More than 400 employees at a poultry plant in southern Georgia have been sent home to self quarantine after 15 employees in the company tested positive for coronavirus.
The details came out during a conference call on April 2. According to Chief Executive Officer Joe Sanderson, Jr., another 36 people from the Sanderson Farms plant in Moultrie, Georgia, were still waiting on test results.
After confirming the coronavirus cases, the Laurel, Miss.-based company contacted all employees who were in direct contact with the confirmed cases, asking them to quarantine until cleared to return to work. Those 30 employees will get full pay while they are out.
Additionally, 415 employees at the Moultrie plant who live in Doughtery County, where there is a significant COVID-19 outbreak, have been asked to quarantine at home with pay. The company made the decision after receiving advice from the local health department.
"That county has experienced a spike in positive results and as a result we have asked those employees to quarantine at home with pay for 14 days," CEO Joe F. Sanderson Jr. said on the call. "We have no indication these employees aren’t healthy but have done this as a precaution and on the advice and counsel of the local health department officials."
As of April 2, an additional 204 employees were also out with pay because they were showing symptoms of the virus.
"Of those quarantined since the start of this crisis, 152 are healthy and have returned to work for which we are very, very grateful," said Sanderson. "We have communicated with every employee at the locations to inform them of the steps we are taking and to answer their questions."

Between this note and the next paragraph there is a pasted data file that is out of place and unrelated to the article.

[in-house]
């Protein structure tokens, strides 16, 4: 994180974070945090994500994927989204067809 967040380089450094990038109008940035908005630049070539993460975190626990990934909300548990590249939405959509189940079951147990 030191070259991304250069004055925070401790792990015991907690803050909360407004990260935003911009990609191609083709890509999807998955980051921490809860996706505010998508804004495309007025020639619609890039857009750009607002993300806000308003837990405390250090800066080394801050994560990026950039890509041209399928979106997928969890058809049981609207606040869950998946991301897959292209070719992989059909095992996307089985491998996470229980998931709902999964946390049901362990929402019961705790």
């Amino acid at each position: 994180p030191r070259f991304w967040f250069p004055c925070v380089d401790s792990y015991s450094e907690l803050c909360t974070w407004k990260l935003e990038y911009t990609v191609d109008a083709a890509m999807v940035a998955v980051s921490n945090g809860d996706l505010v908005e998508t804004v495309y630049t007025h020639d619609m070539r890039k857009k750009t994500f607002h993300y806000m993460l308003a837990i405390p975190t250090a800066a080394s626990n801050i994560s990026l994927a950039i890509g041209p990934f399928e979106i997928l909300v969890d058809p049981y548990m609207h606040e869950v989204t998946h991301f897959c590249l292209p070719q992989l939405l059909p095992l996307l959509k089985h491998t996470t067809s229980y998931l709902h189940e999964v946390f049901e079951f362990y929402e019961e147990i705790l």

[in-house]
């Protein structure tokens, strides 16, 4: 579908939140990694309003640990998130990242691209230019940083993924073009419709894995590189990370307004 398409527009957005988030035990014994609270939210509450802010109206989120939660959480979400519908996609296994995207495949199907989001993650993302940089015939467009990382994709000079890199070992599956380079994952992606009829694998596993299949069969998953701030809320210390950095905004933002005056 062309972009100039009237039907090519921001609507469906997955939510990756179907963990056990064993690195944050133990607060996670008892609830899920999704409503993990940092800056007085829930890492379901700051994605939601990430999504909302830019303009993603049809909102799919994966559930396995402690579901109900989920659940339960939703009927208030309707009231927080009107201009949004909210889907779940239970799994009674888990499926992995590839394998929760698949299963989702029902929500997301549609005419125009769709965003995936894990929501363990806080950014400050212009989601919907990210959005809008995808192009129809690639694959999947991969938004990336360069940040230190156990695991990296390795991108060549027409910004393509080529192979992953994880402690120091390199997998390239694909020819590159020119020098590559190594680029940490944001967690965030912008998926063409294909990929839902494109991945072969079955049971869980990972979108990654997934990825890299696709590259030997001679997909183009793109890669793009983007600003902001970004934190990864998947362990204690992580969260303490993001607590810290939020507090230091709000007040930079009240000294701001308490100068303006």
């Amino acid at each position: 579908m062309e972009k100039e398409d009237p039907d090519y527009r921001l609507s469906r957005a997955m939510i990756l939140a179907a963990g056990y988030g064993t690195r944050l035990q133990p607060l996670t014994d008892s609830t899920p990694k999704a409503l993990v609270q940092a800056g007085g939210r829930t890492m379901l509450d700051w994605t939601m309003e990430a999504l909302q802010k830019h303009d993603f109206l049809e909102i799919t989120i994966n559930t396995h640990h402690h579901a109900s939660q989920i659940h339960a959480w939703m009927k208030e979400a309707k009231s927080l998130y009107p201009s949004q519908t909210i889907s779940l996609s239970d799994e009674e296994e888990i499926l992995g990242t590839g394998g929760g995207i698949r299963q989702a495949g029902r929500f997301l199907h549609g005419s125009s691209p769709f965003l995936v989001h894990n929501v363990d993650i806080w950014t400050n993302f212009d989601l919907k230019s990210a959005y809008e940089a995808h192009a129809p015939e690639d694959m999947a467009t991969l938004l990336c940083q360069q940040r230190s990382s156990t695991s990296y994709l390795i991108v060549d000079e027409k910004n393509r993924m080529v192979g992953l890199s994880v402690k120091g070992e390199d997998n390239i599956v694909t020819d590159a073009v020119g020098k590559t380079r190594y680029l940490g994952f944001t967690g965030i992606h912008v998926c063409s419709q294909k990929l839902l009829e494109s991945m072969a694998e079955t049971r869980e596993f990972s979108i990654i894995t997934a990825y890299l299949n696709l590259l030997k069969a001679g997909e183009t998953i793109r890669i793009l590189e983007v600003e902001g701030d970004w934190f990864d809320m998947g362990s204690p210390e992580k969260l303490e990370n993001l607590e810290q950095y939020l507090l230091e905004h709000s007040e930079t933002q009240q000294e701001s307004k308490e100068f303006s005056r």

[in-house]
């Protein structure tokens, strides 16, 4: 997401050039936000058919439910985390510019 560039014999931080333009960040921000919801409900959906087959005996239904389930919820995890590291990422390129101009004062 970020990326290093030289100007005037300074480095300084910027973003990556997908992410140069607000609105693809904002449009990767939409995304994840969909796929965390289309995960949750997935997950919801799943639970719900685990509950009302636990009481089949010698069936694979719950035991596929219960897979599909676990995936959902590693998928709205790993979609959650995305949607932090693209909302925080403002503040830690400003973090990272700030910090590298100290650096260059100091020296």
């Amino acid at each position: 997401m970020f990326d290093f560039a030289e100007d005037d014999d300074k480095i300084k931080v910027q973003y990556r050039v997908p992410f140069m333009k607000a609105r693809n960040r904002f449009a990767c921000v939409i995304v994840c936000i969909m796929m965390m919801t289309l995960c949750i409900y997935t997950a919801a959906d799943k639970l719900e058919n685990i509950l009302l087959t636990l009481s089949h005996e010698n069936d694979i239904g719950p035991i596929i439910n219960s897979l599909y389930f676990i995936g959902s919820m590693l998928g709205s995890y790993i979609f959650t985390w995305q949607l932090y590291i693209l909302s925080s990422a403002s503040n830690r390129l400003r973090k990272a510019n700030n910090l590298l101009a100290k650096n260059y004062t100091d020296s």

Right now, the Moultrie plant is operating at 50 percent capacity. After sending workers home, the poultry giant said it would reduce output to 1 million birds a week from 1.3 million in Moultrie. Georgia is the country's largest poultry-producing state.
Officials expect they will soon need to make a decision on euthanizing birds on the farm if they can't keep up with the production. They say they have the contingency ready to go if they have to make that decision.
As far as safety measures are concerned, Sanderson Farms officials said that they are taking the temperatures of all people who enter their buildings for the next four weeks.
While the company doesn't have any current concerns about potential product contamination, they are taking some extra steps< /span> :
Sanderson Farms reported its first employee with the virus on March 23. That employee worked in Mississippi.
The company has also implemented a weekly attendance bonus for all employees who work all their scheduled hours equivalent to $1 an hour for each hour worked.
Sanderson Farms has plants in Mississippi, Louisiana, Texas, North Carolina and Georgia, including in nearby Adel, Ga.